By Stephen Basdeo
To us, therefore, who have known and loved him—who are proud of having been his dearest and best affection, who mourn him in so many ways—to tell Eugène Sue’s life story—a joyful, restless, then grave and thoughtful life … it is up to us to show the man as he was at different periods of his life. It is in truth a strange task which seems to us to be devolved, but we will do it.
Marie de Solms née Bonaparte on Eugène Sue (1858)
The Rue Cambon in modern-day Paris is a street that is steeped in literary and revolutionary history. On this street once lived the intellectual ‘encyclopediste’ Jean-François Marmontel. On this street also lived the regicide and member of Robespierre’s Committee of Public Safety, Philippe-François-Joseph Le Bas. The street was also home to a variety of actresses, artists and, in short, we can say that it was a truly ‘bohemian’ area. At the commencement of our history this street—which during the eighteenth and nineteenth centuries was known as Rue Neuve de Luxembourg—would also be a witness to the birth of a man who was both a literary superstar and a revolutionary.
It was in the early evening of 26 January 1804 (5 Pluviôse in the Year XII of the French Republic) that several eminent people from French high society were gathered at number 160 Rue Neuve de Luxembourg. Among them was Jean Baptise-François Legros, the Auditor of the Public Treasury. The French military commander Eugène Rose de Beauharnais, who was adopted son of First Consul of the French Republic, Napoleon Bonaparte, was there as well. Also in attendance was Beauharnais’s mother and Napoleon’s wife Josephine Bonaparte—later in this same year, 1804, Napoleon would crown himself Emperor of the French and Josephine would be granted the title of empress.
These luminaries of French political and military life were gathered to witness the birth of a child. The soon-to-be-born child’s father was a highly esteemed surgeon in Napoleon’s army named Jean-Joseph Sue (1760–1830). Jean-Joseph’s wife and mother of the imminent new arrival—who was no doubt laid up in bed in extreme agony upstairs while the guests were congregated below—was Marie Sophie Derilly. Jean-Joseph was descended from a long line of esteemed surgeons. Jean Joseph’s brother, Pierre Sue, had also qualified as a surgeon and was professor of medicine at the University of Paris. These men’s father—also named Jean-Joseph Sue (1710–92)—had been surgeon to the French royal family. Jean-Joseph and Pierre’s grandfather, Pierre-Jean Sue (d.1714) had also, like his grandson Pierre, been a professor of medicine. With her husband being a medical man, at least Marie was in good hands should any complications have arisen during her labour.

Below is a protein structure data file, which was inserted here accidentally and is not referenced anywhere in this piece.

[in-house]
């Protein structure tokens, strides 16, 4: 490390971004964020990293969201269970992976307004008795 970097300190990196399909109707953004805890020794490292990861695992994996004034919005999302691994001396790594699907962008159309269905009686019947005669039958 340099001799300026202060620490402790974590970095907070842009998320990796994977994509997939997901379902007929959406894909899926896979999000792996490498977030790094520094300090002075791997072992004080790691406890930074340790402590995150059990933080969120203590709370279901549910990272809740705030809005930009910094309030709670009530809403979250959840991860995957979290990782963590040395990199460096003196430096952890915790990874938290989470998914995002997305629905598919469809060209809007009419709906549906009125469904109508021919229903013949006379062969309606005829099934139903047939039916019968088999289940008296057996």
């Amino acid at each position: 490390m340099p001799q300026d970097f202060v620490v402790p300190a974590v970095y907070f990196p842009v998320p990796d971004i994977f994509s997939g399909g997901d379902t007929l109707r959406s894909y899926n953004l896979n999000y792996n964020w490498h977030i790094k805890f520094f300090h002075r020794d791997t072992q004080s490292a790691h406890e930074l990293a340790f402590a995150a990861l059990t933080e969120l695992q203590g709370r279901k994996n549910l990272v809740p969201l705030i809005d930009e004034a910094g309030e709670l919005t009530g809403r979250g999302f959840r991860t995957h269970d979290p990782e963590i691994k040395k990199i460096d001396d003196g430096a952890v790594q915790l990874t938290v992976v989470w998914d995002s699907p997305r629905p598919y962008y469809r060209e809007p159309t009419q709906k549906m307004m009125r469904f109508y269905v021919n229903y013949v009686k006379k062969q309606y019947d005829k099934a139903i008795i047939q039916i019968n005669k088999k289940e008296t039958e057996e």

Marie was not Jean-Joseph’s first wife. On 28 December 1795 (8 Nivose Year III of the French Republic) Jean-Joseph had married the nineteen-year-old Adele Sauvan. Prior to the French Revolution the Sauvan family had been very close to the French royals, in particular the Duke of Orleans (1747–93). Adele’s father had given the duke a gift of 240,000 francs to help him adjust to life in the self-imposed exile that the duke was planning when the French revolution turned violent and the Reign of Terror began. This payment to the Duke of Orleans brought the Sauvan family patriarch under the suspicion of the Jacobin-dominated Committee of Public Safety. The Committee decided that Sauvan was one of the enemies of the revolution, and consigned him to the Conciergerie. In there he was made to await execution by guillotine. He managed to escape when he was granted day release from prison, having requested from a sympathetic gaoler to be granted the opportunity to ensure that his affairs were in order and that his daughter was settled in life before he died. Once outside the prison he fled Paris. Left on her own in the capital during the tumultuous times of the revolution, Adele ingratiated herself with the republican elite and formed a romantic connection with the lawyer and orator Pierre Victurnien Vergniaud.